Yamaha motorcycle, scooter sales fall 10 percent in Q1

Publish Date: 
May 14, 2013

IWATA, Japan - Yamaha sold about 18,000 motorcycles and scooters in the U.S. and Canada during the first quarter of 2013, down about 10 percent compared with the 20,000 it sold in the first quarter of 2012.

The unit sales volume translated into roughly 13 billion yen, down about 13 percent compared to the year-ago quarter.

Yamaha Motor Co. of Japan disclosed the sales figures in a presentation posted on its website in conjunction with its first-quarter financials.

Yamaha noted that the sales decrease was due in part to a combination of last year’s warm first quarter — during which Yamaha sales rose by about 25 percent year-over-year — and this past quarter’s bad weather. The company also blamed shipment delays caused by “model changeover adjustments.”

For the full year of 2013, Yamaha is forecasting North American sales of 73,000 motorcycles and scooters, which would be a year-over-year increase of about 3 percent.

Yamaha did not disclose North American unit sales for ATVs, side-by-sides, personal watercraft or snowmobiles. Revenue, however, from its Marine division in North America increased 13 percent during the quarter to 31.2 billion yen. Revenue from its Power Products division in the region increased 12 percent to 12.1 billion yen.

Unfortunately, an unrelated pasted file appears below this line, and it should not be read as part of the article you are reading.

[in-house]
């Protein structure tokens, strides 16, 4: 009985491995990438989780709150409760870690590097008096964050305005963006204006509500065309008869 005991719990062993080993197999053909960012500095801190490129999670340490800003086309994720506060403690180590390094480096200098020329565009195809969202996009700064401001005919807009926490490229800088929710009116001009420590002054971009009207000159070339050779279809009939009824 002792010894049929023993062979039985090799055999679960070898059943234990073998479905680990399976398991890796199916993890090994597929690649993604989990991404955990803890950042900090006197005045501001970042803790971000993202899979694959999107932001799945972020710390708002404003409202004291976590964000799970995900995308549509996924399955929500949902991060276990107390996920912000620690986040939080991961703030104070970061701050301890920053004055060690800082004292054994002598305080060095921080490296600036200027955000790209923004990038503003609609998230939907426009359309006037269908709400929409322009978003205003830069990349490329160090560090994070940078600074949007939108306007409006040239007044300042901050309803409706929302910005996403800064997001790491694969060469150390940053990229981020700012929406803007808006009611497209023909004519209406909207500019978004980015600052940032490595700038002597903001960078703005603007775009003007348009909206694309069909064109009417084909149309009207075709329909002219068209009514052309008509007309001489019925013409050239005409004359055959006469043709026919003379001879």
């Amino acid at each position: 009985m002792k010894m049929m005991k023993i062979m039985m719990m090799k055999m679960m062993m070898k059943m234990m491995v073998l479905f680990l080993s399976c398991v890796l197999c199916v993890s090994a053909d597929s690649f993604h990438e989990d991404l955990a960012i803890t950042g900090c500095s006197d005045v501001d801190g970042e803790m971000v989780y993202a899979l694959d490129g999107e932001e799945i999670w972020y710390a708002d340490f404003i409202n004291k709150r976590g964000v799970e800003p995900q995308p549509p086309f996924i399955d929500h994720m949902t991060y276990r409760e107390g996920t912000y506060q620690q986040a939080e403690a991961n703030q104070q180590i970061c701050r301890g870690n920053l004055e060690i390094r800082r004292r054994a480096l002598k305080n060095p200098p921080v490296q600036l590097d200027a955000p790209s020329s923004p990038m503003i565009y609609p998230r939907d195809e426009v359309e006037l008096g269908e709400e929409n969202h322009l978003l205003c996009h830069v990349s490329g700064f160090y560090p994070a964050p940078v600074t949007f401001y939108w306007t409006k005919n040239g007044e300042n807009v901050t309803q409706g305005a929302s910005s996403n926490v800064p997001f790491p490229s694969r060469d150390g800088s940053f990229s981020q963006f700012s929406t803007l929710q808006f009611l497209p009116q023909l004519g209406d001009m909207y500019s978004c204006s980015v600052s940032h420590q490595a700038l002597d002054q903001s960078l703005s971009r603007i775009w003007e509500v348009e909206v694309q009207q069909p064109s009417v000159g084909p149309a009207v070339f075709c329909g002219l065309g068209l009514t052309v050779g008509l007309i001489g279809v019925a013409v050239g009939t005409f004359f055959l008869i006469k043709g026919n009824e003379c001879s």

Yamaha Motor Co. reported net worldwide sales of 327.6 billion yen in the first quarter of 2013, up about 4 percent compared with the last year’s first quarter. Net income for the quarter fell 36 percent to 7.4 billion yen.

“Although unit sales of motorcycles, outboard motors, all-terrain vehicles (ATVs), and other products fell from the same period of the previous year, sales increased as a result of factors including the impact of foreign exchange conversion by yen depreciation,” Yamaha stated.

For the first quarter Yamaha recorded a currency rate of 92 yen per dollar. For the first quarter of 2012, it recorded a rate of only 79 yen per dollar.

Posted by Arlo Redwine. Photo courtesy Yamaha